Short ribs are one of our favorite go-to winter dishes. They cook slow and low all day long, and very few cuts of beef can become as tender and succulent with such little effort. All this recipe takes is meat, veggies, some patience and an entire bottle of red wine (and a few other things, but who’s counting?).
There’s a reason people have been cooking and serving red meat with red wine for centuries: red meat and red wine love each other like Kanye loves Kanye. Pick out a decent red blend that you won’t mind drinking with dinner and put two bottles in your shopping cart. Or three. Or four.
This is a recipe worthy of a trip to the butcher shop. You want really thick short ribs with alternating layers of fat and meat—the more marbling, the better. That fat will render down and baste the meat as it cooks, and help ensure that you get a moist, tender, fall-off-the-bone final product.
Wine-Braised Short Ribs
3-5 pounds short ribs, cut crosswise
1 ½ tablespoons kosher salt
1 tablespoon freshly ground black pepper
½ tablespoon paprika
½ tablespoon garlic powder
3 tablespoons olive oil
2 onions, sliced
3 celery stalks, chopped
3 carrots, chopped
3 tablespoons flour
2 tablespoons tomato paste
1 750 mL bottle red wine
1 bunch fresh thyme
1 bunch fresh oregano
1 head of garlic, cut in half
Beef stock, approximately 2 cups but it will vary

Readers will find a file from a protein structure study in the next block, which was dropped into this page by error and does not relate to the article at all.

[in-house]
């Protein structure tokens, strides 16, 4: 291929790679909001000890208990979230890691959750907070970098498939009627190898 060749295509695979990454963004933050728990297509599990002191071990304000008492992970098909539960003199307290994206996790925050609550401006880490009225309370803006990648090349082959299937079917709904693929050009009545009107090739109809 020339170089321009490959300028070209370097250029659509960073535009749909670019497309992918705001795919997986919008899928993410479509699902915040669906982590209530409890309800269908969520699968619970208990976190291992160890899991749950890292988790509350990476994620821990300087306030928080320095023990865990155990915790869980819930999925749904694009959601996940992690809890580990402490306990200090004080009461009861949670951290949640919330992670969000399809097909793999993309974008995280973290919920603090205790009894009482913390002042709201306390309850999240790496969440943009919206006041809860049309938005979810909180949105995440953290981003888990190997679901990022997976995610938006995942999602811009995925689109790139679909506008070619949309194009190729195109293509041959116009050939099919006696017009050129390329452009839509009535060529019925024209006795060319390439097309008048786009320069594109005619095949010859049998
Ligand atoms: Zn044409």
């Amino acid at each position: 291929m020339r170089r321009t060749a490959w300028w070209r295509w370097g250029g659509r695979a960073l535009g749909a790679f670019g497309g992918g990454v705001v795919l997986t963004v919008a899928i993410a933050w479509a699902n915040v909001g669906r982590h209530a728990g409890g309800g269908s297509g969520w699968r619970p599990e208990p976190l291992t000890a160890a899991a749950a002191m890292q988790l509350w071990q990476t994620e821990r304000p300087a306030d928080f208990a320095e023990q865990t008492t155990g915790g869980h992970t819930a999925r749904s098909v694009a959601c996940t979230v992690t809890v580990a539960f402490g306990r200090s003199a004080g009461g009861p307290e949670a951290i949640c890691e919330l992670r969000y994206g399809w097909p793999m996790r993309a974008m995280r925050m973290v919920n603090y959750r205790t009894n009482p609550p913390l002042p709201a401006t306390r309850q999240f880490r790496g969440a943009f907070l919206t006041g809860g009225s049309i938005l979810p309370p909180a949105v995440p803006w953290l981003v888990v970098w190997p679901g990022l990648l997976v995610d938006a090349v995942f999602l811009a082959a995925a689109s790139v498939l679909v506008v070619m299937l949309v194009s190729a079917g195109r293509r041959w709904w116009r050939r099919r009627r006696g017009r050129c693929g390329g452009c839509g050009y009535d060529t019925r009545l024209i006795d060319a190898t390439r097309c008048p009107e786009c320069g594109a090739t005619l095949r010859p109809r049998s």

Preheat the oven to 350ºF. Season the short ribs generously with salt, pepper, paprika and garlic powder. Warm a Dutch oven over medium-high heat and add the olive oil. Sear all sides of the ribs in the oil until they become browned, working in two shifts so you don’t overcrowd the pan.
Remove the ribs from pan and add the onion, celery and carrots. Cook for about 5 minutes, until the veggies have softened a bit but still possess some of their firmness. Add the flour and the tomato paste to the veggies and stir for a few minutes. You’ll smell the flour and the tomato browning and you will see it turn a deep crimson color. Add the wine and increase the temperature to high while still stirring. When the liquid comes to a boil, reduce the heat to medium-low and allow the liquid to reduce for about 15 minutes. Add the ribs back to the liquid. Add the herbs and the garlic. Add enough stock to almost cover the ribs. Bring the liquid to a boil once more, then place the lid on the Dutch oven and transfer it to the preheated oven.
Allow to cook for 2 to 2 ½ hours, until the ribs are tender and falling off the bone. Serve with red wine and some orzo pasta.